A mice infestation is never a pretty sight. These creatures are notorious for dirtying up the place and spreading diseases. You can find rat poop practically anywhere, in your basement, the car, near the refrigerator, even in the mousetrap that you set up for them in the corner! You’d want to clear that mess up right away, but there are a few pointers we need to remind you of before you start with the cleaning. Often these droppings contain dangerous toxins that can cause deadly infections when consumed by humans either through air or water. The old, grey pieces of poop can crumble away dust and mix with the air, while the new moist feces can enter your body through either food or water.

Don’t panic and straight up call professional pest control when you find droppings strewn all over your house floors and around the corners of the house. First, try to identify the infestation and gauge whether the rats are still in the house or not. A close look at the droppings will tell you whether the mice infestation is recent or has been eradicated long back. A thorough clean-up of the house is generally the best way to detect any signs of infestation around the property. Check the corners, the basements, the attics, inside the cupboards, drawers, under the sink, around the kitchen, the trash can, in the car, anywhere and everywhere that is large enough to fit a mouse.

Facing a Mouse Infestation? Here’s What You Can Do

If the infestation has spread to a large area then you can call up the nearest pest control company to take care of the problem for you. Otherwise, here are a few simple remedies that will help you deal with the issue yourself;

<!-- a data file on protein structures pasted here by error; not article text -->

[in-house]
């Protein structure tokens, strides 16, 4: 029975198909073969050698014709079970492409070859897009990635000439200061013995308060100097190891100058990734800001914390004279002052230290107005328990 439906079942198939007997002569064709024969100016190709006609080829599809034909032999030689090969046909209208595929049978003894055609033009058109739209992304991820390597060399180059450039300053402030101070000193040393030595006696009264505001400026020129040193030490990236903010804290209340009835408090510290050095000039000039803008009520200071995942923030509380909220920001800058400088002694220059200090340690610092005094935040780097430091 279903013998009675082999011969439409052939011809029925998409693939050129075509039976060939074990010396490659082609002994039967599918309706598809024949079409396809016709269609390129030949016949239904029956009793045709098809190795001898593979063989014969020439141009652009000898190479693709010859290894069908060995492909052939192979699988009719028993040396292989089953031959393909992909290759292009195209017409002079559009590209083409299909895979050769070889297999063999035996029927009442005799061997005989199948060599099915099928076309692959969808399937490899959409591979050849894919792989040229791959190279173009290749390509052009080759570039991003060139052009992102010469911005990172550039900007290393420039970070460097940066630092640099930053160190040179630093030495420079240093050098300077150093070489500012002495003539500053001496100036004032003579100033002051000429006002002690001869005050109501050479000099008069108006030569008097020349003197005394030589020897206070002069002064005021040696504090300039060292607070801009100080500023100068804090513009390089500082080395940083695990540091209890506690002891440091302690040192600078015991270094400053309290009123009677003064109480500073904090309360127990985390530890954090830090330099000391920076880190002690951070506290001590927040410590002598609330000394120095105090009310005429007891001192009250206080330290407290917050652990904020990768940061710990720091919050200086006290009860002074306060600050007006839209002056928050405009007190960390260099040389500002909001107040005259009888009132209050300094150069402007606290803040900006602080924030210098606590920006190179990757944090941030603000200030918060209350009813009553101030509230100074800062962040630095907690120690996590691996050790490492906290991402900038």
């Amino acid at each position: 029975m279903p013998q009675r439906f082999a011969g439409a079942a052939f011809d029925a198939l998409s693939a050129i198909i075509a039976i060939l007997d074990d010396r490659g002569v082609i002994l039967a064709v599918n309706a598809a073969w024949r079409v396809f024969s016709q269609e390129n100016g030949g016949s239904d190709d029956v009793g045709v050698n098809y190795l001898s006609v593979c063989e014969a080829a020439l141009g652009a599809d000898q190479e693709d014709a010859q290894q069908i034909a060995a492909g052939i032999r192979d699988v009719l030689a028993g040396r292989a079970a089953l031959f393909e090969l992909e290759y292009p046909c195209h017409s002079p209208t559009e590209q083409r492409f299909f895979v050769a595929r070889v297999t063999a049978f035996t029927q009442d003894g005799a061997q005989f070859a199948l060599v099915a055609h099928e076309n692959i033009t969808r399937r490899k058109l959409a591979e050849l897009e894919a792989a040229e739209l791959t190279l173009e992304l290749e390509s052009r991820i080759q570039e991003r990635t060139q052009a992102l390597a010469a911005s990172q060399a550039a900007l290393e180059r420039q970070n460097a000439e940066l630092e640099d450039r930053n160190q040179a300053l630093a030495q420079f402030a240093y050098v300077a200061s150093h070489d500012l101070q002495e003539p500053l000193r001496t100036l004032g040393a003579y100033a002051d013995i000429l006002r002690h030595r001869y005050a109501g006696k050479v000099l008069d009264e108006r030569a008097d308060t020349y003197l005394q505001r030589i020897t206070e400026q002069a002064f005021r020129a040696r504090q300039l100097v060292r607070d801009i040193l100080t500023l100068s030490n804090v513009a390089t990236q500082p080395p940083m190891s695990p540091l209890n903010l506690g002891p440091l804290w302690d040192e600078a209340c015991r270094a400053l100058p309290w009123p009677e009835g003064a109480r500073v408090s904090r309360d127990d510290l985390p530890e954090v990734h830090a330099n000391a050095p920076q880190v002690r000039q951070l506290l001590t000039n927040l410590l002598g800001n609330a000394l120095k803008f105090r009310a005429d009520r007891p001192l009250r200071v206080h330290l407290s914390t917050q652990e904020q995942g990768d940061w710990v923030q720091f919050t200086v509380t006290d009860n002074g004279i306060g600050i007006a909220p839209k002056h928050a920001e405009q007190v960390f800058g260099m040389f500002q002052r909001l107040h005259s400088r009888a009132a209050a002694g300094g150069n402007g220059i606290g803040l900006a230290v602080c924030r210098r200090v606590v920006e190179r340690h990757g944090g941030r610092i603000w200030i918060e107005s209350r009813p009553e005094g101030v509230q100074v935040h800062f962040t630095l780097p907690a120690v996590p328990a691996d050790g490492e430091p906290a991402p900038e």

Open the doors and windows

First and foremost, let some air into the place. Once you are absolutely sure that the rodents are all driven away from your property, you can begin to clear up the mess that they left behind. As rats infest dark, damp and stuffy corners of the house, chances are that when they leave the place would be suffocating and smelly. Ventilate the space by opening the doors and windows for at least 30 minutes to let some fresh air in.

Arm yourself well

Do not sweep or dust the droppings, it only stirs up the air and spreads the infection all around. Instead, carefully pick up the droppings and then dispose of it. To do so you must be armed with the proper equipment and gear. Wear latex, rubber, or vinyl gloves, and a face mask before you begin the clean-up operation. Spray any disinfectant or a basic mixture of bleach and some water over the droppings. Pick up the feces with paper towels.

Disinfect the whole area

The next step is to thoroughly clean the entire house. Mop the floors; wipe the windows, the counter tops, with a bleach solution. You must even wash the upholstery, the wooden furniture, the attic, the basement pretty much every corner of the house that you feel was visited by the pest. Wash the bedding, the clothes or curtains that were exposed to mice.

Seal the waste

To remove the nests, first, clean it up with an insecticide or a commercial disinfectant and then put it away in a disposable paper bag. Seal the waste and throw it away someplace far away from your property. Also, clean up the air ducts, the ventilators and AC pipes inside the house.

Precautionary Measures

Now, that you have discovered rat feces on the floor along with other signs indicating an infestation, the next step is to clear it up. Never approach mouse droppings like you would approach any normal cleaning project. Pests are carriers of various diseases, and naturally, their excreta also contain toxins that are harmful to your health. Never pick the droppings with your bare hands. Wear a pair of rubber gloves and a face mask to cover your nose and mouth before you begin cleaning out the mouse poop.

The Bottom Line

If you have successfully evicted pesky rodents from your house, the next step is to clean up the mess left behind. Mice are messy creatures that wreak havoc wherever they go. We hope our remedies to dispose of rat poop will be of some help.